Council will face challenge to keep 3 minority districts
Uneven growth in Georgetown County will make it hard to redraw council district lines that maintain three with Black majorities, according to the head of the state agency that is doing the work.
“Georgetown County is going to be one of the more difficult cases to redistrict because of the population growth and change in dynamic,” said Frank Rainwater, director of the state Office of Revenue and Fiscal Affairs, which is helping the county with the process.
The council has had three of its seven districts with majority Black populations since it adopted single-member districts in the 1980s. Growth in the county has been primarily from white people moving in, and the Black population in the 2020 census was 29 percent, or two-sevenths of the total.
Members of the local chapter of the NAACP told council this week that they have already drafted a redistricting plan that keeps three majority-minority districts. Council members said they haven’t seen a copy and Marvin Neal, the chapter president, said he wasn’t authorized to share it with the press.
But Neal said the plan will keep the Black population in three districts around 51 percent.
Rainwater told council members at a workshop this week that the federal courts have said that the share of minority voters needed to have the opportunity to elect one of their own candidates is “somewhere in the 50 percent range.”
“If you go beyond 60 percent, they’re going to think you’re putting too many minorities in that district and you’re diluting that district,” Rainwater added.
Governments are required to adjust election districts every 10 years following the U.S. Census to maintain the constitution requirement of one-person, one-vote. The three council districts that cover the Waccamaw Neck have grown since the current district lines were adopted in 2011. The four districts in the western part of the county have lost population.
“You do have a challenge. The Black population’s declining. I can say this, if this continues, in 10 years it will be even more of a challenge when we get to 2030,” Rainwater said.
The council adopted a resolution to follow “traditional redistricting principles,” which include districts that are contiguous, as compact as possible, follow existing districts and communities of interest as closely as feasible and are created with public input.
The resolution is important, Rainwater said, because if the council’s redistricting plan is challenged in court it will want a record of how it created that plan.
“They’re not very fond of coming up with a reason after the fact,” he said.
Since the current districts were created, the U.S. Supreme Court struck down a requirement that redistricting in several states with a history of racial discrimination receive prior approval from the U.S. Department of Justice, a process known as preclearance.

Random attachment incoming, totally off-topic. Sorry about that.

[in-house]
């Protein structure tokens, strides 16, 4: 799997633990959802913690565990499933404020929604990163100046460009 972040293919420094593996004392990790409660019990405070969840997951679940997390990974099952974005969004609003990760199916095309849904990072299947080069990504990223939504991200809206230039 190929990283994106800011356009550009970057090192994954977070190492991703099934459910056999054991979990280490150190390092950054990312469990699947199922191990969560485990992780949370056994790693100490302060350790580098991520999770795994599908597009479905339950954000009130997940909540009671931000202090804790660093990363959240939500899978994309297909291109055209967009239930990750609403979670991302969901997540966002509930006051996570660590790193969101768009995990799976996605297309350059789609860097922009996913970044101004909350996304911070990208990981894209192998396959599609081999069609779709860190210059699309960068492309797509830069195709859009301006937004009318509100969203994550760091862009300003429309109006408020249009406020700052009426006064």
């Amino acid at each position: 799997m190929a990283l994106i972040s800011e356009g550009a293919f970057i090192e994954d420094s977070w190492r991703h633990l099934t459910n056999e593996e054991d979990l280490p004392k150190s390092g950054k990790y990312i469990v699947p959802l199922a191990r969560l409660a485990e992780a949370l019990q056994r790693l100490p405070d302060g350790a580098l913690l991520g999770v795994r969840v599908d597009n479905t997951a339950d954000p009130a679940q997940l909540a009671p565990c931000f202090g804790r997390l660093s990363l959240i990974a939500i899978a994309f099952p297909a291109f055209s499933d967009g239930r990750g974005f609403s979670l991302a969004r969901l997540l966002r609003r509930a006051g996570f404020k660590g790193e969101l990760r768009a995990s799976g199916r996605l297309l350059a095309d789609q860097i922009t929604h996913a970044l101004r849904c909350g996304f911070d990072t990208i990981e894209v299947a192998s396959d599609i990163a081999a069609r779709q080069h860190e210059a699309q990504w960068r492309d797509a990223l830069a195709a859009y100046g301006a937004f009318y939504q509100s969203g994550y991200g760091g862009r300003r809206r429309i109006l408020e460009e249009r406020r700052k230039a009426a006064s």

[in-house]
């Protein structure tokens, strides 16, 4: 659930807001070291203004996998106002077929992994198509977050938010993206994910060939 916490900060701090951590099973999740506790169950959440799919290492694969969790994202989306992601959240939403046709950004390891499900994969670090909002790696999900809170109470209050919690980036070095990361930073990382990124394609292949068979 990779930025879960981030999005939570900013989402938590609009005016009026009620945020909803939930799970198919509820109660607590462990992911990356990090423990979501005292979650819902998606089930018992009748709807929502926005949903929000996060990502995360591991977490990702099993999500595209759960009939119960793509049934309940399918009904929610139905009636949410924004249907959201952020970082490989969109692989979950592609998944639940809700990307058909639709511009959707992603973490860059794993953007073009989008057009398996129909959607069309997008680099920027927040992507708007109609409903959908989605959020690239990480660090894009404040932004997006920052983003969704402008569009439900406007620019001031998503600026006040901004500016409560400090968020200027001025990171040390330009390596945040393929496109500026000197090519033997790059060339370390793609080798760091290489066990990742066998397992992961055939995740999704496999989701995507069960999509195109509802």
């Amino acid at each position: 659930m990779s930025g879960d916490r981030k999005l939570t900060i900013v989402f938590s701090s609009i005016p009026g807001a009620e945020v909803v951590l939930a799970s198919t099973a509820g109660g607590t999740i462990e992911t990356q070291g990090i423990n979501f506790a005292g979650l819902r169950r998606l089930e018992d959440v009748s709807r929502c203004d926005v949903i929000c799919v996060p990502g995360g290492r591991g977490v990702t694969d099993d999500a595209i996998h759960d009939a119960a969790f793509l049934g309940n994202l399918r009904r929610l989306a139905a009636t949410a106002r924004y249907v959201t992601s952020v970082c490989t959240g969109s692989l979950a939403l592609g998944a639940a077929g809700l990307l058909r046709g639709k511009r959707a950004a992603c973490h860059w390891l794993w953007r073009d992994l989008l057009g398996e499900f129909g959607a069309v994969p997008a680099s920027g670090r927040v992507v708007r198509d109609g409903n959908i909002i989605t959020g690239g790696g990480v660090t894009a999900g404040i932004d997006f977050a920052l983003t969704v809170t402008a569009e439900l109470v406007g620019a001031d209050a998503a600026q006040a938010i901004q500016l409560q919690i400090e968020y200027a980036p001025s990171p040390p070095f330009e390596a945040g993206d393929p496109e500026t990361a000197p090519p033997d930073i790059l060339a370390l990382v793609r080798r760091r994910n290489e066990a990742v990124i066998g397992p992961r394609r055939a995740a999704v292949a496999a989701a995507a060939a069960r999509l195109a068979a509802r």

“That’s good in the way that the county is more in control of what they do,” Rainwater said. “It’s a little negative in the way that, if you had Justice Department approval and somebody wanted to sue you, you could always say the Department of Justice precleared it.”
The county now has a little more risk, but Rainwater noted, “the burden is on the plaintiff to show you did something wrong. It’s not just that they can draw a better plan or something they like.”
The council resolution also sets a target of 5 percent as the deviation between districts. The current deviation is over 36 percent, with District 6, represented by Steve Goggans, having 20.5 percent more people than the ideal (9,058) and District 4, represented by Lillie Jean Johnson, having 15.9 percent fewer people.
Some jurisdictions set a closer range, Rainwater said, but 10 percent is the limit.
“If you’re too stringent, you’ve basically made it impossible to draw a plan,” he said.
Georgetown County has to move about 4,500 voters. The Waccamaw Neck, where the districts are 81 to 93 percent white, will end up with three complete districts.
District 2, represented by Bob Anderson, will give up voters who are west of the Waccamaw River. They are mostly white.
That should still make it possible to have three majority-minority districts in the western part of the county NAACP members said.
“We must have fair maps,” said Joan Dore of Pawleys Island, a member of the group’s executive committee. “I think they’re very fair to everyone who’s on the council.”
Revenue and Fiscal Affairs will create a sample map based on the council’s input and provide access to mapping software the members can use to tweak district lines.
“There are all these factors, and you have to start considering and weighing what’s more important,” Rainwater said.